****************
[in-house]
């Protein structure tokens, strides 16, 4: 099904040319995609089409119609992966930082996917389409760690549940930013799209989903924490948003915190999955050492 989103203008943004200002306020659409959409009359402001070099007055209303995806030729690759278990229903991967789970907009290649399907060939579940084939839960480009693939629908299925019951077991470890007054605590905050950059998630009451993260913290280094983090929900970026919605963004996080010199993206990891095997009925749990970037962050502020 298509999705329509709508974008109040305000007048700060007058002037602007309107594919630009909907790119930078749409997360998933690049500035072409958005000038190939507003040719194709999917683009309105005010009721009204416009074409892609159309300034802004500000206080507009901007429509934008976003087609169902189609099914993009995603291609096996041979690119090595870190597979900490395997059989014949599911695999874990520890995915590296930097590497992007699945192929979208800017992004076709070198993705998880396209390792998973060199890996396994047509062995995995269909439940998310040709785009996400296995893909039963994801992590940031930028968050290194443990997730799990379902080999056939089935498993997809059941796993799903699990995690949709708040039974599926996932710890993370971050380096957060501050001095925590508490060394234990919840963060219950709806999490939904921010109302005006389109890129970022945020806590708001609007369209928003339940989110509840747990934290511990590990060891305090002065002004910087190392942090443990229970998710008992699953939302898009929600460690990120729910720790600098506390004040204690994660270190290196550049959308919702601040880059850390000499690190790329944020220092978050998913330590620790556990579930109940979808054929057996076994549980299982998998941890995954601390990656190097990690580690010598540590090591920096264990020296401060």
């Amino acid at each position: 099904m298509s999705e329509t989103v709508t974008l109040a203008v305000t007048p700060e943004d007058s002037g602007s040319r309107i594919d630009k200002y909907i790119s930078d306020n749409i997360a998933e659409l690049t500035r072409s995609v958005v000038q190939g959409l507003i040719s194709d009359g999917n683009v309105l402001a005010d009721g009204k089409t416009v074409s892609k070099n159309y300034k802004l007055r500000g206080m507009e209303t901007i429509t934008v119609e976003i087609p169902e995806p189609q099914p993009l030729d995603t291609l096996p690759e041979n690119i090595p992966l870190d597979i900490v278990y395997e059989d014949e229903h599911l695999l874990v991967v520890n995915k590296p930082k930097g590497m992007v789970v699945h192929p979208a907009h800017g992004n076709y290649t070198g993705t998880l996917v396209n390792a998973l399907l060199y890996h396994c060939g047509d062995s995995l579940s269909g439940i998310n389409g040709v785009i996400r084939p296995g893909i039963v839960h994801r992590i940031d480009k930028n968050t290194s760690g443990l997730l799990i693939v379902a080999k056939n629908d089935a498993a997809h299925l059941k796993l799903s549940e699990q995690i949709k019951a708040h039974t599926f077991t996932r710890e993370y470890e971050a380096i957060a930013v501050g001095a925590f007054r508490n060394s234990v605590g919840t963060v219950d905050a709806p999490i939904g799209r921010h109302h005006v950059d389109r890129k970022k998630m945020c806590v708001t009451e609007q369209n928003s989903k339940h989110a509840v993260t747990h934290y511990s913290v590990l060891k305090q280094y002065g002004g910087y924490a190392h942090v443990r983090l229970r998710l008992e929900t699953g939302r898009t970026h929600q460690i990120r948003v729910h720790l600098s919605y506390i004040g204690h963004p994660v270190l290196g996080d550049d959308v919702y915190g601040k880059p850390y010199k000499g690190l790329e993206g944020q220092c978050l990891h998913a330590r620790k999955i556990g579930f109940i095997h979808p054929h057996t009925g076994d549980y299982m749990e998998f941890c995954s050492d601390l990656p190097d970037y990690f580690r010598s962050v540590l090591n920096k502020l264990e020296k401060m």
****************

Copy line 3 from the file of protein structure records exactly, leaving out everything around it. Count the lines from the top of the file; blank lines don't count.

């Amino acid at each position: 099904m298509s999705e329509t989103v709508t974008l109040a203008v305000t007048p700060e943004d007058s002037g602007s040319r309107i594919d630009k200002y909907i790119s930078d306020n749409i997360a998933e659409l690049t500035r072409s995609v958005v000038q190939g959409l507003i040719s194709d009359g999917n683009v309105l402001a005010d009721g009204k089409t416009v074409s892609k070099n159309y300034k802004l007055r500000g206080m507009e209303t901007i429509t934008v119609e976003i087609p169902e995806p189609q099914p993009l030729d995603t291609l096996p690759e041979n690119i090595p992966l870190d597979i900490v278990y395997e059989d014949e229903h599911l695999l874990v991967v520890n995915k590296p930082k930097g590497m992007v789970v699945h192929p979208a907009h800017g992004n076709y290649t070198g993705t998880l996917v396209n390792a998973l399907l060199y890996h396994c060939g047509d062995s995995l579940s269909g439940i998310n389409g040709v785009i996400r084939p296995g893909i039963v839960h994801r992590i940031d480009k930028n968050t290194s760690g443990l997730l799990i693939v379902a080999k056939n629908d089935a498993a997809h299925l059941k796993l799903s549940e699990q995690i949709k019951a708040h039974t599926f077991t996932r710890e993370y470890e971050a380096i957060a930013v501050g001095a925590f007054r508490n060394s234990v605590g919840t963060v219950d905050a709806p999490i939904g799209r921010h109302h005006v950059d389109r890129k970022k998630m945020c806590v708001t009451e609007q369209n928003s989903k339940h989110a509840v993260t747990h934290y511990s913290v590990l060891k305090q280094y002065g002004g910087y924490a190392h942090v443990r983090l229970r998710l008992e929900t699953g939302r898009t970026h929600q460690i990120r948003v729910h720790l600098s919605y506390i004040g204690h963004p994660v270190l290196g996080d550049d959308v919702y915190g601040k880059p850390y010199k000499g690190l790329e993206g944020q220092c978050l990891h998913a330590r620790k999955i556990g579930f109940i095997h979808p054929h057996t009925g076994d549980y299982m749990e998998f941890c995954s050492d601390l990656p190097d970037y990690f580690r010598s962050v540590l090591n920096k502020l264990e020296k401060m």